As part of an ongoing series of Industry 4.0 articles to help manufacturers embrace the fourth Industrial Revolution, we will be going through some concepts, theories, and practical examples. Our first article was about Industry 4.0 success stories, and the second was about Equipment-as-a-Service. To keep up with the series, sign up for our newsletter.
The Industrial Internet of Things (IIoT) is one of the most popular concepts within Industry 4.0. The term, a subset of the general Internet of Things (IoT) trend facing businesses today, is one that we’ve defined before, in our Manufacturing Industry 4.0 glossary.
What Is IIoT?
"Incorporating machine learning, big data technology, harnessing sensor data, machine-to-machine (m2m) communication and automation technologies, this is IoT applied to manufacturing." - Manufacturing Industry 4.0 Glossary
In simpler terms, IIoT is the act of finding ways to link your machines and processes to the internet and the cloud, so that the machines can then, using interoperability, be able to ‘talk’ to each other and to you. It runs on data, and it works based on technologies such as sensors that can give you data on usage and efficiency, and other technologies that can help your machine learn what to do next, and then have that automated.
Who Is Using IIoT?
As per an article by The Manufacturer, currently it is larger multinationals who have started smart manufacturing initiatives, and this extends to IIoT solutions and sensors.
“For your prototypical manufacturing SME, there is still a great deal of uncertainty around what the Industrial Internet represents, how it might positively and negatively disrupt operations, and – most importantly – how those all-important first steps can be taken towards adoption.” – “Widespread Confusion Still Surrounds IIoT”, The Manufacturer
If you’ve read our monthly Industry 4.0 news round-up, you can see that there are many research facilities that partner up with large manufacturers for IIoT initiatives.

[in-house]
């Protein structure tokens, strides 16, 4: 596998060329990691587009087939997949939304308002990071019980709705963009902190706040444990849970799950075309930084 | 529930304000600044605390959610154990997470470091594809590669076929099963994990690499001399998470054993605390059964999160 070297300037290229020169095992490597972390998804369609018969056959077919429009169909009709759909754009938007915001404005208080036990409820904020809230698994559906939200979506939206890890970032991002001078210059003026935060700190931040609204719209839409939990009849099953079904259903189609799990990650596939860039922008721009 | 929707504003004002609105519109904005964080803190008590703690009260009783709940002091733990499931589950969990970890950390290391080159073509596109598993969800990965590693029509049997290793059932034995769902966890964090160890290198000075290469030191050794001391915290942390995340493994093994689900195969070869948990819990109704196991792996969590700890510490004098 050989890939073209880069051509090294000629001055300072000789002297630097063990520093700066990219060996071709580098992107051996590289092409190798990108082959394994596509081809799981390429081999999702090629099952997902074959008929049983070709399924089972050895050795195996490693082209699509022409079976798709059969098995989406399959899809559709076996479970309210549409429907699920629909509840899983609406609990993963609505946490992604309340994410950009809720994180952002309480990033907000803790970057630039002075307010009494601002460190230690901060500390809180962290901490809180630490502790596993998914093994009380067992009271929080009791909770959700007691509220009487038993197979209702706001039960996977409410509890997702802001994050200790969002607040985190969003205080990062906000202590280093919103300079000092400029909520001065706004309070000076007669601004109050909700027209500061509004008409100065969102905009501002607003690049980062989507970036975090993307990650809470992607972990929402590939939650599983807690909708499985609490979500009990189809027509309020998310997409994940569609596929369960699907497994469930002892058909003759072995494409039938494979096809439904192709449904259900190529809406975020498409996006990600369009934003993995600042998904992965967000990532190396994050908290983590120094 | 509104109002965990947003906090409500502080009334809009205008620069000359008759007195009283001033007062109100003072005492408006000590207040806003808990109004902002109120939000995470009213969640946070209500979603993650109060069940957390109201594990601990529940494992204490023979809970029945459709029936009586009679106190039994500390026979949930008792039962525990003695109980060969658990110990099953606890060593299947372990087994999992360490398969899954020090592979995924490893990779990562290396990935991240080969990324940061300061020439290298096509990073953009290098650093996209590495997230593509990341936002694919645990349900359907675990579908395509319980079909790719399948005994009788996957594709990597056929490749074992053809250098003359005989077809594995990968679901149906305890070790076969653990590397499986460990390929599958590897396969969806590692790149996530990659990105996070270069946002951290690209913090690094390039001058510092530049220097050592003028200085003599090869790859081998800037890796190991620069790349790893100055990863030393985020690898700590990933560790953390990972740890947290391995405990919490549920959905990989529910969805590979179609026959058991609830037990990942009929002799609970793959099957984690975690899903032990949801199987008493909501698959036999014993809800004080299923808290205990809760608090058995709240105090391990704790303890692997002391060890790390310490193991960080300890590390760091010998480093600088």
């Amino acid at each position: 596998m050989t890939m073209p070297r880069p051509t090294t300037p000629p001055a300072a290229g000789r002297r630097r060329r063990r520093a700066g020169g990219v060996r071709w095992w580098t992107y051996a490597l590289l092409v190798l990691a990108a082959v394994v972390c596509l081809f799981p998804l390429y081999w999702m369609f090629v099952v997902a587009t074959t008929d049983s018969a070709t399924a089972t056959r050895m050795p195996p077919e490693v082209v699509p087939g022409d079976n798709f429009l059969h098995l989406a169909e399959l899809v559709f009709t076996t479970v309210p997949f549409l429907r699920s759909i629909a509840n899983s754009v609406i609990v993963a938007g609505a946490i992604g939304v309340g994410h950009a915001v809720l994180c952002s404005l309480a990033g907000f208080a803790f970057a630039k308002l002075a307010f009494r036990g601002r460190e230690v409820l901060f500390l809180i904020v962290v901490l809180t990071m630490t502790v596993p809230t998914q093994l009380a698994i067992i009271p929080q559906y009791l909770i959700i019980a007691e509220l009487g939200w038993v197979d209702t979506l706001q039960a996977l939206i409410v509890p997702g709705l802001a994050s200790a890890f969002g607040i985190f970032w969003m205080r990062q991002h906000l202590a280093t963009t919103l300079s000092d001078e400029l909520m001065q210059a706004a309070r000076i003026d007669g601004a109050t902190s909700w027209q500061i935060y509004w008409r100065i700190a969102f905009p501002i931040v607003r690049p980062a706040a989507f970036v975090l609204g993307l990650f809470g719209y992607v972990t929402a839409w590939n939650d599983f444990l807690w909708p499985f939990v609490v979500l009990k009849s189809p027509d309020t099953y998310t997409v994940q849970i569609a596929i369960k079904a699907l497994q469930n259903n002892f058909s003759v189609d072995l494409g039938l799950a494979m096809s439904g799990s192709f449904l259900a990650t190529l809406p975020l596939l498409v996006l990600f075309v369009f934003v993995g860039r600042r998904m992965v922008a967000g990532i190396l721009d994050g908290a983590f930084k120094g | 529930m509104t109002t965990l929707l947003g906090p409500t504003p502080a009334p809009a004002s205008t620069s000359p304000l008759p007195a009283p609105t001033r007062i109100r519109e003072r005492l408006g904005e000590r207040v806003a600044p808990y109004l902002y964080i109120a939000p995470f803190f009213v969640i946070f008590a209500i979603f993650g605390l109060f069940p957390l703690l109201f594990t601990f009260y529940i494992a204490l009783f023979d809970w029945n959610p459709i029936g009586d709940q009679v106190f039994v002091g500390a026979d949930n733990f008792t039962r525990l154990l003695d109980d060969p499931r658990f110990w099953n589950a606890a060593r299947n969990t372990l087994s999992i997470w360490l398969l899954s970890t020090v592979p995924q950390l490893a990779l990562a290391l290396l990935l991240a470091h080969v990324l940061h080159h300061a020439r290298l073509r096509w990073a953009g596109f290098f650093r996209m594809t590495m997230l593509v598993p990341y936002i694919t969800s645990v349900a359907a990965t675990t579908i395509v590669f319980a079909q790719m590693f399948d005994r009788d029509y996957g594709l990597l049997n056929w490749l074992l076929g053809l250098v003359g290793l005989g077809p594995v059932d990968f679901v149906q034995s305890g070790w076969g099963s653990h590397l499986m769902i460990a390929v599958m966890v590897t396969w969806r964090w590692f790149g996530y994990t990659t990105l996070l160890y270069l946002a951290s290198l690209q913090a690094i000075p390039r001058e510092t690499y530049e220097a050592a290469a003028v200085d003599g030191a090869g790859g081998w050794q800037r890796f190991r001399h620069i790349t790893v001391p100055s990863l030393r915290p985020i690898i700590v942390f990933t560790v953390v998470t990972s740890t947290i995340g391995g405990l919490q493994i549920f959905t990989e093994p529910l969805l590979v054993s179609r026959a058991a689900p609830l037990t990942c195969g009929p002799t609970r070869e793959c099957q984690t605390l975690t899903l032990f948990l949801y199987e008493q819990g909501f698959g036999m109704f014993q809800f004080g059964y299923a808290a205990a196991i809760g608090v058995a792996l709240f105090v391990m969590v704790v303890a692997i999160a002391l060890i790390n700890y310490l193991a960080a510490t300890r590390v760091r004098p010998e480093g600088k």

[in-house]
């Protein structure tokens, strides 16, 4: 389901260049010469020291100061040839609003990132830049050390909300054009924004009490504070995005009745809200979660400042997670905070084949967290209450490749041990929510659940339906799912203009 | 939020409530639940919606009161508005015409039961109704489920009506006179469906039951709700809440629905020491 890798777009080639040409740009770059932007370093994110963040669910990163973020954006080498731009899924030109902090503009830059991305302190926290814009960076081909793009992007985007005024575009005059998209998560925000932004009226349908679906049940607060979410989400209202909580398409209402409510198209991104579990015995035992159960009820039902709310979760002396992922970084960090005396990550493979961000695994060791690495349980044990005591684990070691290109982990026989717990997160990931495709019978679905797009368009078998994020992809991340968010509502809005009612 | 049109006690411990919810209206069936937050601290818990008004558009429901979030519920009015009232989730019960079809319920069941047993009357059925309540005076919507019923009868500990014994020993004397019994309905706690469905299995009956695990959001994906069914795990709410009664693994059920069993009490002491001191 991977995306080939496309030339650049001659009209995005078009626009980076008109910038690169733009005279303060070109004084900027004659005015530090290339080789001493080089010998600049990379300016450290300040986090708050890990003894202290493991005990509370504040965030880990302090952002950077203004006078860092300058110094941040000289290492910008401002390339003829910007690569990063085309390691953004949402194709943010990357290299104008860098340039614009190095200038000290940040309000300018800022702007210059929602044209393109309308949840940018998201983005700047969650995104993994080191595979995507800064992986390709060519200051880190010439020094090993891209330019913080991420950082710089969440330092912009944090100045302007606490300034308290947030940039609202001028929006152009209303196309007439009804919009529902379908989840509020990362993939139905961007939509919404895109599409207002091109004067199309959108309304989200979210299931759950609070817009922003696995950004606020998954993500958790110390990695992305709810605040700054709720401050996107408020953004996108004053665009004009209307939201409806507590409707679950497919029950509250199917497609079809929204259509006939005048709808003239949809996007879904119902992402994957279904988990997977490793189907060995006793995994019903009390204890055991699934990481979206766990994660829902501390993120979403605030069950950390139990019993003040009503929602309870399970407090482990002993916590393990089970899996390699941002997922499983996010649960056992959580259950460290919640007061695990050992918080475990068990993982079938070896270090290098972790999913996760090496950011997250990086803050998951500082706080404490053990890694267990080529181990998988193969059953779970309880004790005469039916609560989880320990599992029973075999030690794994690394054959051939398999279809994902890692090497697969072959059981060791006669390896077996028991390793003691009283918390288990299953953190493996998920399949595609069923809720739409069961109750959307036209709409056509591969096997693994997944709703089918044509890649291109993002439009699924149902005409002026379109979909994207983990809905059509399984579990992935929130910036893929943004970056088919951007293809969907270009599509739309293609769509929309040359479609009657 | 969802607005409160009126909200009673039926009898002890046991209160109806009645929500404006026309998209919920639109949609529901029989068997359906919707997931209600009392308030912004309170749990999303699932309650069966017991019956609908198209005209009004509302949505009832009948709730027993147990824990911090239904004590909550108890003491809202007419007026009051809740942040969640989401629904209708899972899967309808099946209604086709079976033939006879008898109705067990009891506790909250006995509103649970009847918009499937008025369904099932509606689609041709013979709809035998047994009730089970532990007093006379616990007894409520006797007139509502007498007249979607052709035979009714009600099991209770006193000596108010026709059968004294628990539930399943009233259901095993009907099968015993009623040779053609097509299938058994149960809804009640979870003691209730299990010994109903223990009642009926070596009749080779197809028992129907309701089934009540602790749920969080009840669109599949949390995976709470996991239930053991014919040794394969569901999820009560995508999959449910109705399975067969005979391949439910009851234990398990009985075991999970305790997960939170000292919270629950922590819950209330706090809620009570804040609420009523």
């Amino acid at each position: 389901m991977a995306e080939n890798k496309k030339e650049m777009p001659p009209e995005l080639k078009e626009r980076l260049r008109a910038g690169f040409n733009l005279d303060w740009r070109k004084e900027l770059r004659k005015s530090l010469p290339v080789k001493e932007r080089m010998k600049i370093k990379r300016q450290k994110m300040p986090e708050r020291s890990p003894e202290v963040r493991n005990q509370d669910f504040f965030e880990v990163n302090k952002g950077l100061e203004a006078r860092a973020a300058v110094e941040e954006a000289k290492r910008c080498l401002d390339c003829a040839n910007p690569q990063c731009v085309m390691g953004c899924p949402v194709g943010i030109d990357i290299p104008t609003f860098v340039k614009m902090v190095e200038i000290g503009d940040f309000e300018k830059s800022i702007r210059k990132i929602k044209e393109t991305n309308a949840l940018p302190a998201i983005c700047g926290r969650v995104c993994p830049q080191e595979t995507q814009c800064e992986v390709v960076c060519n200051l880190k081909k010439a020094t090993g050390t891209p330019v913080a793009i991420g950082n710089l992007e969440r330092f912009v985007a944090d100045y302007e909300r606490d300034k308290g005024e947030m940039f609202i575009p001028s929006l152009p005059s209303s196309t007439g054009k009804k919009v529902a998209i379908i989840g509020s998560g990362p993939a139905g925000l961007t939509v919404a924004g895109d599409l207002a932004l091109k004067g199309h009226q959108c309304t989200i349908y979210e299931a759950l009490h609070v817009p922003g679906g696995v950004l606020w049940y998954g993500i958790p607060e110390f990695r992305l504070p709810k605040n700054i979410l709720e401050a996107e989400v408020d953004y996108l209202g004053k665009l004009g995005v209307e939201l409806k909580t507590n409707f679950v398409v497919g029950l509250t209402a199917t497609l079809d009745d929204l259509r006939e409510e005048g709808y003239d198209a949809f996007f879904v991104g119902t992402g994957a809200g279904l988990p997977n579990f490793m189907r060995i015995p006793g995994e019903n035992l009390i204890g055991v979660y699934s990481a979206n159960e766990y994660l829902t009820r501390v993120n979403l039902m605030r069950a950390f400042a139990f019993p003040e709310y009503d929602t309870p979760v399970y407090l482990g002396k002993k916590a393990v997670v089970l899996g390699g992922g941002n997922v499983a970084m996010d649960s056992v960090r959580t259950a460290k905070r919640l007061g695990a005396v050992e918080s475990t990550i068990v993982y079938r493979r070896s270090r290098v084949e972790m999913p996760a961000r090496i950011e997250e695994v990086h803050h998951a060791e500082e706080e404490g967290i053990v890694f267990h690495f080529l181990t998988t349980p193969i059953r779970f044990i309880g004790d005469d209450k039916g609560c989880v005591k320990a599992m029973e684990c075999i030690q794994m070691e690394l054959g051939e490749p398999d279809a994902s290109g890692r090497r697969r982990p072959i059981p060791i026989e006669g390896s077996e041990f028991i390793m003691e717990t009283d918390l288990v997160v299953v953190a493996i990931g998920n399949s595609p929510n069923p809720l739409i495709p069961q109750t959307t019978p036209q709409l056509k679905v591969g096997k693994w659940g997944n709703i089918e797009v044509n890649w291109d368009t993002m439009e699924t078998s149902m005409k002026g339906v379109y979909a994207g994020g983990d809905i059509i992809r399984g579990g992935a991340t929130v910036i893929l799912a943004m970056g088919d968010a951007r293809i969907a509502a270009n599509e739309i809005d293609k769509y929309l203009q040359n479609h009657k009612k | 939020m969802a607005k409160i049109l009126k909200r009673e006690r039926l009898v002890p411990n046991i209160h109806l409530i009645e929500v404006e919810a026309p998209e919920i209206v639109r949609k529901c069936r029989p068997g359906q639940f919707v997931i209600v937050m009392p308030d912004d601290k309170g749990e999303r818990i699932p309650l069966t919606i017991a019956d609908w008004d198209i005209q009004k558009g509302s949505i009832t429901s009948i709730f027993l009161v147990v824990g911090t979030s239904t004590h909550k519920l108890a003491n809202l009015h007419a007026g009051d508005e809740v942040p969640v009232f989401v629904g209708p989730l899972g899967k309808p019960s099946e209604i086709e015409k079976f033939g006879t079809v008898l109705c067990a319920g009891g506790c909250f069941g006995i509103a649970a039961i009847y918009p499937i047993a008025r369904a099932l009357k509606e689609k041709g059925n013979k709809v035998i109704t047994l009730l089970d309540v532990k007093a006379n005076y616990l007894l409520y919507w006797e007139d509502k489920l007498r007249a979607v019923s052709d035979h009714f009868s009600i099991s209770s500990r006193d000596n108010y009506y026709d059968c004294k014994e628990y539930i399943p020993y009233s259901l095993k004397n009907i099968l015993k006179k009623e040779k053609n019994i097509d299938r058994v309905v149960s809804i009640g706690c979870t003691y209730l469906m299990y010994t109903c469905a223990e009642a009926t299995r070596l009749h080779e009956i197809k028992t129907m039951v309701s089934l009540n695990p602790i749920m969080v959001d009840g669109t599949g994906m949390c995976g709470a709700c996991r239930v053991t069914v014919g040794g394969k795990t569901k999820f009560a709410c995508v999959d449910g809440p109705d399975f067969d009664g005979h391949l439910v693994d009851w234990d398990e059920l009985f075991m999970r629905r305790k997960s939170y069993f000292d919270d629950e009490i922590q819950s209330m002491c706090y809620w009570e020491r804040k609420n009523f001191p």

As for the types of manufacturers who are more interested in IIoT, The Manufacturer has interviewed the senior director of industry solutions from Stratus Technologies, who has talked about the higher levels of adoption by Oil and Gas companies, Pharmaceutical companies, Food and Beverage, and more.
Rising competition has led to the need for even the well-established mainstream products to be produced more efficiently, hence the need to invest in IIoT and Industry 4.0.
Why Should You Embrace IIoT?
Even though smaller SMEs haven’t started looking at IIoT, it doesn’t mean they shouldn’t. The Industry Week 2017 Manufacturing Report shows that key concerns, like workforce challenges and supply chain management, can in fact be tackled through IIoT initiatives such as a cloud-based ERP system or, more indirectly, through increasing efficiency and productivity.
A simple way to illustrate the benefits of IIoT comes from an article by Digitalist magazine, called “Why The IoT Means You'll Never Run Out Of Paper”. It uses paper companies and printer suppliers as the example, and compares the old method of preventive maintenance to replace paper with the IoT method.
With IoT, “paper companies and printer producers can collaborate to ensure paper supplies remain constant. Sensors can transmit data from printers to paper companies, showing the precise type of paper being used and predicting when it will need to be replenished. This real-time data can be integrated into the planning process – ideally using the print shop’s production planning software – and order paper automatically via EDI based on actual consumption.” This helps to reduce downtime, and the need for an extra storage space just for paper.
For many manufacturers, there is also the risk of being unable to prove the Return on Investment (ROI), but with the many research projects and partnerships happening now, there are multiple success stories that can be extrapolated to fit other industries.
The implementation of IIoT solutions can lead to real-time monitoring, quality assurance, and logistics tracking, which is crucial for most manufacturers. At the same time, all of this can be done remotely, thanks to the power of the cloud.
In the end, with a variety of advanced IoT technologies and solutions entering the market, it is crucial for manufacturers, big and small, to look at the adoption of Industry 4.0 solutions, as a year’s worth of cost-savings after implementation can make the difference between being in the red and being in the green.